Antagonists are a cornerstone of storytelling, and they are often more worthy of study than their opposite protagonists by being the more tortured character. Antagonists are psychological mysteries waiting to be unraveled, but often they are confused with “evil” morality. Though many antagonists are evil, it’s important to note that an evil character is not always an antagonist, and, more importantly here, not all antagonists are evil. Miyazaki Hayao’s anime films often contain stories with antagonists who are difficult to call evil, and Ursula K.
LeGuin is one of his chief inspirations. This essay will examine the difference between antagonism and evilness, as well as study the antagonists of two of Miyazaki’s works and one of LeGuin’s works to determine if they are, in fact, evil.
To distinguish evilness and antagonism in analyzing the personalities of evil characters, will look for three common elements: sentience, selfishness, and sociopathy. An evil person has to want something and must stop at nothing to get what he or she wants, no matter who is hurt, killed, or sacrificed along the way.
Sentience seems a given, but remember that not all antagonists are sentient (which we will see later). Selfishness is reflected in a desire to gain, not for others, but for the self; evil characters almost always act for themselves, and if not, they intend for some kind of benefit. Sociopathy is the keystone: evil characters don’t care what they do to get what they want as long as they get to their goal, and if that means maiming a few innocents along the way, then so be it.
If, for instance, we consider Darth Vader to be morally evil at the start of the Star Wars trilogy (1977-82), we learn in the end he only acts in his master’s stead, making him selfless, which is furthered by his saving of Luke from that master later on. Thus, Darth Vader is not evil.
Let’s apply this definition to Miyazaki’s manga, Nausicaä of the Valley of the Wind (1982-93), where, by the seventh volume, the only antagonist left to oppose Nausicaä is an intelligent being that runs and protects the Crypt of Shuwa. In a sense, the Crypt is against the messianic protagonist, so is it evil? Consider sentience. Whether or not we can say that the Crypt intelligence is sentient is another discussion entirely, but for our purposes, I will say that it is, as it can speak and react to Nausicaä, and It appears to have the power to reason and make choices beyond programmed responses. We move, then, to sociopathy. This is more a psychological issue, but this intelligence is programmed to look out for only its group and no others. That said, it looks out for a group, and not for itself, which brings us to selfishness. The intelligence has the goals of more than one in mind; pre-apocalyptic humans are a group of more than one individual, and it has no self-advancing goals except to protect them. For its selflessness, we can conclude that it is not evil.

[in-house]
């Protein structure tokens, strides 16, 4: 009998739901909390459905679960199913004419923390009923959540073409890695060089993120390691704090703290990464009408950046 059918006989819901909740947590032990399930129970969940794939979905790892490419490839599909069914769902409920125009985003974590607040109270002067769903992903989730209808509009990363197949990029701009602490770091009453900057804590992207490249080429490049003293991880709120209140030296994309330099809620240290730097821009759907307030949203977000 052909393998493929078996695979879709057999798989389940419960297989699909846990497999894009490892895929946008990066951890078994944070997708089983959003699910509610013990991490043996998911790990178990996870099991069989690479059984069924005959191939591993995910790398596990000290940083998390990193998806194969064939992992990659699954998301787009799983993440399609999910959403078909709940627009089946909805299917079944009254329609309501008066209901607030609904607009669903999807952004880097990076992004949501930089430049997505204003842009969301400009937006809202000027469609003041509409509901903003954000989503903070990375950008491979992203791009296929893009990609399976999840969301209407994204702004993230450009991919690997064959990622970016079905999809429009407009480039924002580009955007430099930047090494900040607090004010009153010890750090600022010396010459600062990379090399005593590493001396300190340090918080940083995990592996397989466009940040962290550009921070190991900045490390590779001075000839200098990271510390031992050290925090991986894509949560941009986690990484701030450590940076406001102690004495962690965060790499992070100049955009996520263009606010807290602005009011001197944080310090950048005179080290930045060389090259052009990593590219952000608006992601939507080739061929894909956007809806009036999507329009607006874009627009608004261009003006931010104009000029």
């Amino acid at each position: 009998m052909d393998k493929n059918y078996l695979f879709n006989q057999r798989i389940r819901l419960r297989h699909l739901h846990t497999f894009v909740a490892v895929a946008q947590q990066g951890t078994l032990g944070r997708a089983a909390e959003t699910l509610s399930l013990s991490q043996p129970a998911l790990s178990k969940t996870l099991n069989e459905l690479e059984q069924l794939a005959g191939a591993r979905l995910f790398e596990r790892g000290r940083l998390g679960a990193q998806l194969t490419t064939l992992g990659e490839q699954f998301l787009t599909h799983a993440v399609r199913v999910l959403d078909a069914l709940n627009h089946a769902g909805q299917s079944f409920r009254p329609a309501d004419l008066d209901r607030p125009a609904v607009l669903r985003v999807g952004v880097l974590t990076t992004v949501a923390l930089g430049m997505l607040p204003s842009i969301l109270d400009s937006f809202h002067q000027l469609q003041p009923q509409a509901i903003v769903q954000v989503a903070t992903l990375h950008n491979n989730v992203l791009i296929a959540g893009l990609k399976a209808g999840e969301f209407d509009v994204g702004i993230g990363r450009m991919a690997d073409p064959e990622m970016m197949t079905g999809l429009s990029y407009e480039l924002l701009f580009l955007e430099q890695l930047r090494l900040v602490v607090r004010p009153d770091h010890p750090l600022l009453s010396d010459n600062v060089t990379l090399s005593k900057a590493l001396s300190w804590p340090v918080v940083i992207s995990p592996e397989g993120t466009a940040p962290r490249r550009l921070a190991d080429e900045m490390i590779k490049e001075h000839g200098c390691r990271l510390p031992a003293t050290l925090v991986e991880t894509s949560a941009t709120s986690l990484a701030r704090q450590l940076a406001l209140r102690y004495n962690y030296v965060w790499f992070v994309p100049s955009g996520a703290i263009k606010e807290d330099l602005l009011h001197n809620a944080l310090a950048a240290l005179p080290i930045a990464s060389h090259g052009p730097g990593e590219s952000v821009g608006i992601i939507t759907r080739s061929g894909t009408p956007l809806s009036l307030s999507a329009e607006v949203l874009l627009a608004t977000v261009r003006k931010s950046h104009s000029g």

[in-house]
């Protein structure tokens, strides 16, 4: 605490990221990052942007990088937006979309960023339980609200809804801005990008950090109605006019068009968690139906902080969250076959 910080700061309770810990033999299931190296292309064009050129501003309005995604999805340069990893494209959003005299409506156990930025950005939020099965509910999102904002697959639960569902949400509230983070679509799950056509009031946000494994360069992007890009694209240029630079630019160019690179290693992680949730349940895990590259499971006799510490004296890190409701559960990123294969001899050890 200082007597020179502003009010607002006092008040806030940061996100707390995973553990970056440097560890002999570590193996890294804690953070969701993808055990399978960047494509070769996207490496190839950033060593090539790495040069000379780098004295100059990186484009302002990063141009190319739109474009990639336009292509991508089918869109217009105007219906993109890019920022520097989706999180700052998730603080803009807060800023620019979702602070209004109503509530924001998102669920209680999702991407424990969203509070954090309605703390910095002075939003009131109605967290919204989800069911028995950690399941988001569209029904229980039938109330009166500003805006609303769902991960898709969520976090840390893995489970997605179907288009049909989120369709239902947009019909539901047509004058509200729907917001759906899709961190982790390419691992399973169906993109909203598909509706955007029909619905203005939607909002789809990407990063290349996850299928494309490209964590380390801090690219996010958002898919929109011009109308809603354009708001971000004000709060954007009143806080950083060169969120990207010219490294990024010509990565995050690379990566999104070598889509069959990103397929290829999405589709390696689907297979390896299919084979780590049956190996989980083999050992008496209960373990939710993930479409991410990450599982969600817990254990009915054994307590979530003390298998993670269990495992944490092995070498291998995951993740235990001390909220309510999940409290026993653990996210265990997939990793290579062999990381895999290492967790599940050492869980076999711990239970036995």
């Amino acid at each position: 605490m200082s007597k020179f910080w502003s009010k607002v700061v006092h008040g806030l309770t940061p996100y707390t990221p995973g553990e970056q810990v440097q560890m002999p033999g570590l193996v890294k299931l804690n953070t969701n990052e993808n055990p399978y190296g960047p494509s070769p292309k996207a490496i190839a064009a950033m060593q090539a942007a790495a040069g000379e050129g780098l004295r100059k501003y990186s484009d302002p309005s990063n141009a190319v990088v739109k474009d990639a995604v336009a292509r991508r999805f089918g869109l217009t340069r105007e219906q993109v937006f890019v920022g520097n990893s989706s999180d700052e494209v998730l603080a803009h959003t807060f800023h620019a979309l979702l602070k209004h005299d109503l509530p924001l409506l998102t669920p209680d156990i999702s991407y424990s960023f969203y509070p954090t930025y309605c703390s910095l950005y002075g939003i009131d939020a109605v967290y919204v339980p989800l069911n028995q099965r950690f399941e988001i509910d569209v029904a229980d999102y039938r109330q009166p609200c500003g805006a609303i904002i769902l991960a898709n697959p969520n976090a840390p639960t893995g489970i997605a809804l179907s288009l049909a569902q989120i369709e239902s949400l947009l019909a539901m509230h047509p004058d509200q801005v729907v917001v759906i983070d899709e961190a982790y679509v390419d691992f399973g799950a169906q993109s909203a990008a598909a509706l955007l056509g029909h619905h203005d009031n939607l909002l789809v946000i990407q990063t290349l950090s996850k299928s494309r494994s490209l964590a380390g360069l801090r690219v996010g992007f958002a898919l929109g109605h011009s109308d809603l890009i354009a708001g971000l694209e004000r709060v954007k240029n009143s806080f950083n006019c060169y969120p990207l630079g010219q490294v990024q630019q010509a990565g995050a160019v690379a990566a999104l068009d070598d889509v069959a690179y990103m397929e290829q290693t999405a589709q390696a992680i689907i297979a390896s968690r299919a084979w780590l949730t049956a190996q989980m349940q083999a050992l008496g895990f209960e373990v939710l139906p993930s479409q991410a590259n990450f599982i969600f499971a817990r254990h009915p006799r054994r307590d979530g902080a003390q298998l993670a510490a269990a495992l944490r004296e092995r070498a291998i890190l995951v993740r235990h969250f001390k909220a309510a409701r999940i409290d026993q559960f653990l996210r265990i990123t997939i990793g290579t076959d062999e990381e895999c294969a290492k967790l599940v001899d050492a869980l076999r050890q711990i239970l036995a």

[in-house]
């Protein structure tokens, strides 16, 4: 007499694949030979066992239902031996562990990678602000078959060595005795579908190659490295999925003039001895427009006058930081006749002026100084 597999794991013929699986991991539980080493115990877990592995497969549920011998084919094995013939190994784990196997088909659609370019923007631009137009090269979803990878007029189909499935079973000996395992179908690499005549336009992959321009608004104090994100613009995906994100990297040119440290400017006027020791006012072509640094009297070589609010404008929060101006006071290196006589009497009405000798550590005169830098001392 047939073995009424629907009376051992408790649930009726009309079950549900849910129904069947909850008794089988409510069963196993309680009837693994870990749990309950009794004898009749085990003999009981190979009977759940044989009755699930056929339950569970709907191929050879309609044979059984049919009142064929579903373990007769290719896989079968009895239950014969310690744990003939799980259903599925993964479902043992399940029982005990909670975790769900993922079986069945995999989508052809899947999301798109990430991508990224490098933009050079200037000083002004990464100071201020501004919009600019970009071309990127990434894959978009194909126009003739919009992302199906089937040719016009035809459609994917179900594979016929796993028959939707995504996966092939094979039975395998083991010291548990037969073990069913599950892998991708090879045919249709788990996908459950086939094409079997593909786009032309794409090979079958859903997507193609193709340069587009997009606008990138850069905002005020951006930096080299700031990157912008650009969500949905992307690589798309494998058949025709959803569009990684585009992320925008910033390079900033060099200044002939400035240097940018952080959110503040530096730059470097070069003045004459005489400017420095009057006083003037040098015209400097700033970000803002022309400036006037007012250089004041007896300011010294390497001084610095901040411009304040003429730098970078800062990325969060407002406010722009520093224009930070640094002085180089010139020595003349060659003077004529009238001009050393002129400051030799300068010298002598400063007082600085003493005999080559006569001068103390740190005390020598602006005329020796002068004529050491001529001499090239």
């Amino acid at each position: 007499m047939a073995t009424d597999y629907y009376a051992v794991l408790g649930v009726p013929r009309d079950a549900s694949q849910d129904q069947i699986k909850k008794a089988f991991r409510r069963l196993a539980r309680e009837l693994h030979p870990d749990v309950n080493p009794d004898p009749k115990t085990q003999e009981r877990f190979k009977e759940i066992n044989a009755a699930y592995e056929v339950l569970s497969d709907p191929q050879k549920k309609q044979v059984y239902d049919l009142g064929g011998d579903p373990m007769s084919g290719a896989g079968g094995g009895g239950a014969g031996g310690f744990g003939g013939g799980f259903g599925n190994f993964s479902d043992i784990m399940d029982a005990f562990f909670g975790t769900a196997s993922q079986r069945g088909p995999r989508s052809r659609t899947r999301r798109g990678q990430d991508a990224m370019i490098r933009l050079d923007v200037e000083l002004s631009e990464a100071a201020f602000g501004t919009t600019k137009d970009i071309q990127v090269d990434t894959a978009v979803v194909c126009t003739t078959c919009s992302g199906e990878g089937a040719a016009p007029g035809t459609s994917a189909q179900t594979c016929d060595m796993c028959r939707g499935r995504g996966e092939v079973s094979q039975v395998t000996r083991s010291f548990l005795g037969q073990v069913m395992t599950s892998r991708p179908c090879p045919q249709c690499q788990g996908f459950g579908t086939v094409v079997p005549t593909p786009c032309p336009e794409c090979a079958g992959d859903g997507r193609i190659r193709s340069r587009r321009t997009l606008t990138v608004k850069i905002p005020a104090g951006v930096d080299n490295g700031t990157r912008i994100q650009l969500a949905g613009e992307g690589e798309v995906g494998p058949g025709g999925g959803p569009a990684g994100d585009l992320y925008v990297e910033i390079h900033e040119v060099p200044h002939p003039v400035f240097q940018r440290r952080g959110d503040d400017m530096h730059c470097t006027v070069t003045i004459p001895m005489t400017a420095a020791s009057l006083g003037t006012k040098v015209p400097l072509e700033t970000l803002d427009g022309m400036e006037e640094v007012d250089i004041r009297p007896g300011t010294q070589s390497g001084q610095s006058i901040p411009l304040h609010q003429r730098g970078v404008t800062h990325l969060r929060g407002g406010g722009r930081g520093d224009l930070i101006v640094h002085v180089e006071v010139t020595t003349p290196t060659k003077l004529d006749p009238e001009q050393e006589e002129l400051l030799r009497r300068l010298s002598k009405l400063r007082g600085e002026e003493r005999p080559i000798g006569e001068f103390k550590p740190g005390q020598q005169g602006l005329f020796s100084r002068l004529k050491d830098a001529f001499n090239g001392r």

The Nausicaä anime feature, however, was completed long before the manga ever hinted at a Crypt, and its home country, Dork, is not mentioned in the film. Instead, it shifts focus to the giant insect-like creatures called Ohmu, as well as the forest in the Sea of Corruption from which they come. These creatures are established as antagonists early on, showing viewers an angry, red-eyed Ohmu attacking the enigmatic Lord Yupa. However, they do not overtake the Sea of Corruption as the main antagonist, the “Big Bad,” of the anime.